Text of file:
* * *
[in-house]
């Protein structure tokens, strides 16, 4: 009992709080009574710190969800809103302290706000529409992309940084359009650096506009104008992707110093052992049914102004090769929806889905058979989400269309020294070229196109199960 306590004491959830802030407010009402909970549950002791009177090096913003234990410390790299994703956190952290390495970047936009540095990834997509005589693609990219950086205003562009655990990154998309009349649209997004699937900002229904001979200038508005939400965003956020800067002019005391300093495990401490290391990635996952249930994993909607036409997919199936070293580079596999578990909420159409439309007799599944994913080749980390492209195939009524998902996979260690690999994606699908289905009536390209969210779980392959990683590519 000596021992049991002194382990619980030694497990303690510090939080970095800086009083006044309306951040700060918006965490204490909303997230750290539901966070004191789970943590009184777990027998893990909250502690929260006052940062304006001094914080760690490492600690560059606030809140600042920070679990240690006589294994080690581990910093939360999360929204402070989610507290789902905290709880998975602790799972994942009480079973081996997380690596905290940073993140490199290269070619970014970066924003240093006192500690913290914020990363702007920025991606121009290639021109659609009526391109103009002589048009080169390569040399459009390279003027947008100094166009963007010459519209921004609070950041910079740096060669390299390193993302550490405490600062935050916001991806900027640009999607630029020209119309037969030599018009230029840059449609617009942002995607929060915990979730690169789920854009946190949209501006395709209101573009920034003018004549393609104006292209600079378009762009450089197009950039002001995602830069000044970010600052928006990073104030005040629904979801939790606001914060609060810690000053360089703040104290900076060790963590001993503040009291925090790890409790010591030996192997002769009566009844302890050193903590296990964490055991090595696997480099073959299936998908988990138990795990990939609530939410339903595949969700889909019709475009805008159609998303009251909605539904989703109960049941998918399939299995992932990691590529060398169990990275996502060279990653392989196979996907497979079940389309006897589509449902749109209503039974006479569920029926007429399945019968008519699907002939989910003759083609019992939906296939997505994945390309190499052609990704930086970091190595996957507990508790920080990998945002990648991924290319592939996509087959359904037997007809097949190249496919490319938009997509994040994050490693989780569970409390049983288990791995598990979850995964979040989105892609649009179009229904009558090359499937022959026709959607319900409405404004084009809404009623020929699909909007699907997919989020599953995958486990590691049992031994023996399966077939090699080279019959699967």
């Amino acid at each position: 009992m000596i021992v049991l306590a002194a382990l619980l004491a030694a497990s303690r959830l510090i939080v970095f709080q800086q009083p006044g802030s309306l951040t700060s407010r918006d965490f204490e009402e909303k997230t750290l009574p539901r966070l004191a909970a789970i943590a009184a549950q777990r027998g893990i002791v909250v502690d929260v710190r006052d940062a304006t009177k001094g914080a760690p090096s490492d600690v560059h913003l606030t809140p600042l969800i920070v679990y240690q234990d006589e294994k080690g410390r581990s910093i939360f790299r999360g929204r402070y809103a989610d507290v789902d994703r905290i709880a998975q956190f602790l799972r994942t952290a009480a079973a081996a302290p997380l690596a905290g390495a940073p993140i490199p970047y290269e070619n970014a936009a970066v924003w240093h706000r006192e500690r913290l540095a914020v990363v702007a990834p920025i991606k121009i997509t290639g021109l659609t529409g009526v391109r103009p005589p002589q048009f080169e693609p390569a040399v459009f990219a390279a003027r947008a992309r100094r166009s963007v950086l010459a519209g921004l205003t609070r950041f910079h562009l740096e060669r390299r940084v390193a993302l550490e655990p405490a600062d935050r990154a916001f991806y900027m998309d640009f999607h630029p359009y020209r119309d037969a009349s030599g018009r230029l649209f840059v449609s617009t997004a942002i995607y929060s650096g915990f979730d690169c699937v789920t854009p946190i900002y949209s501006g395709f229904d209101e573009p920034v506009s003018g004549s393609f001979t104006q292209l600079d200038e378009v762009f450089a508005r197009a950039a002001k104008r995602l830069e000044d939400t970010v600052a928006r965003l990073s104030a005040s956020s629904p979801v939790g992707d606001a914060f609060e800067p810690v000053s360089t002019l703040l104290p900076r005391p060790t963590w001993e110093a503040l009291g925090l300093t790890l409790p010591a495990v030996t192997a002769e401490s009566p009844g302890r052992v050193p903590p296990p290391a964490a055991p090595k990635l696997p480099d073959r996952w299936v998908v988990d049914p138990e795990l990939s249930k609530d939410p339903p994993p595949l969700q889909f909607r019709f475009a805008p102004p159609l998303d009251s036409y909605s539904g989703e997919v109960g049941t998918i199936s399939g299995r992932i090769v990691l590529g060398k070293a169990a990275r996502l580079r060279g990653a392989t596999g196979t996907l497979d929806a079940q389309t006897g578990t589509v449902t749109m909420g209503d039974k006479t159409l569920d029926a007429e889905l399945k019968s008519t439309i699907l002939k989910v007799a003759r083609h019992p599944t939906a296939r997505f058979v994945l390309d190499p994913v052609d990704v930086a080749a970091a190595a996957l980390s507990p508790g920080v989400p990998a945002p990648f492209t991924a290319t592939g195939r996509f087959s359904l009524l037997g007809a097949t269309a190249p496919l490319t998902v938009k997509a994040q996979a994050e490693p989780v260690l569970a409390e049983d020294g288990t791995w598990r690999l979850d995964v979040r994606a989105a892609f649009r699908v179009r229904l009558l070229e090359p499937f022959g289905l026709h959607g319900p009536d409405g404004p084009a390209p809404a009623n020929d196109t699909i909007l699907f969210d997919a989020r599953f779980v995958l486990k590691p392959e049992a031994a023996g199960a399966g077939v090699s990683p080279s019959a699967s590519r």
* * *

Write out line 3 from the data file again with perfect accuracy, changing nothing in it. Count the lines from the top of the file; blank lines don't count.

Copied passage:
């Amino acid at each position: 009992m000596i021992v049991l306590a002194a382990l619980l004491a030694a497990s303690r959830l510090i939080v970095f709080q800086q009083p006044g802030s309306l951040t700060s407010r918006d965490f204490e009402e909303k997230t750290l009574p539901r966070l004191a909970a789970i943590a009184a549950q777990r027998g893990i002791v909250v502690d929260v710190r006052d940062a304006t009177k001094g914080a760690p090096s490492d600690v560059h913003l606030t809140p600042l969800i920070v679990y240690q234990d006589e294994k080690g410390r581990s910093i939360f790299r999360g929204r402070y809103a989610d507290v789902d994703r905290i709880a998975q956190f602790l799972r994942t952290a009480a079973a081996a302290p997380l690596a905290g390495a940073p993140i490199p970047y290269e070619n970014a936009a970066v924003w240093h706000r006192e500690r913290l540095a914020v990363v702007a990834p920025i991606k121009i997509t290639g021109l659609t529409g009526v391109r103009p005589p002589q048009f080169e693609p390569a040399v459009f990219a390279a003027r947008a992309r100094r166009s963007v950086l010459a519209g921004l205003t609070r950041f910079h562009l740096e060669r390299r940084v390193a993302l550490e655990p405490a600062d935050r990154a916001f991806y900027m998309d640009f999607h630029p359009y020209r119309d037969a009349s030599g018009r230029l649209f840059v449609s617009t997004a942002i995607y929060s650096g915990f979730d690169c699937v789920t854009p946190i900002y949209s501006g395709f229904d209101e573009p920034v506009s003018g004549s393609f001979t104006q292209l600079d200038e378009v762009f450089a508005r197009a950039a002001k104008r995602l830069e000044d939400t970010v600052a928006r965003l990073s104030a005040s956020s629904p979801v939790g992707d606001a914060f609060e800067p810690v000053s360089t002019l703040l104290p900076r005391p060790t963590w001993e110093a503040l009291g925090l300093t790890l409790p010591a495990v030996t192997a002769e401490s009566p009844g302890r052992v050193p903590p296990p290391a964490a055991p090595k990635l696997p480099d073959r996952w299936v998908v988990d049914p138990e795990l990939s249930k609530d939410p339903p994993p595949l969700q889909f909607r019709f475009a805008p102004p159609l998303d009251s036409y909605s539904g989703e997919v109960g049941t998918i199936s399939g299995r992932i090769v990691l590529g060398k070293a169990a990275r996502l580079r060279g990653a392989t596999g196979t996907l497979d929806a079940q389309t006897g578990t589509v449902t749109m909420g209503d039974k006479t159409l569920d029926a007429e889905l399945k019968s008519t439309i699907l002939k989910v007799a003759r083609h019992p599944t939906a296939r997505f058979v994945l390309d190499p994913v052609d990704v930086a080749a970091a190595a996957l980390s507990p508790g920080v989400p990998a945002p990648f492209t991924a290319t592939g195939r996509f087959s359904l009524l037997g007809a097949t269309a190249p496919l490319t998902v938009k997509a994040q996979a994050e490693p989780v260690l569970a409390e049983d020294g288990t791995w598990r690999l979850d995964v979040r994606a989105a892609f649009r699908v179009r229904l009558l070229e090359p499937f022959g289905l026709h959607g319900p009536d409405g404004p084009a390209p809404a009623n020929d196109t699909i909007l699907f969210d997919a989020r599953f779980v995958l486990k590691p392959e049992a031994a023996g199960a399966g077939v090699s990683p080279s019959a699967s590519r």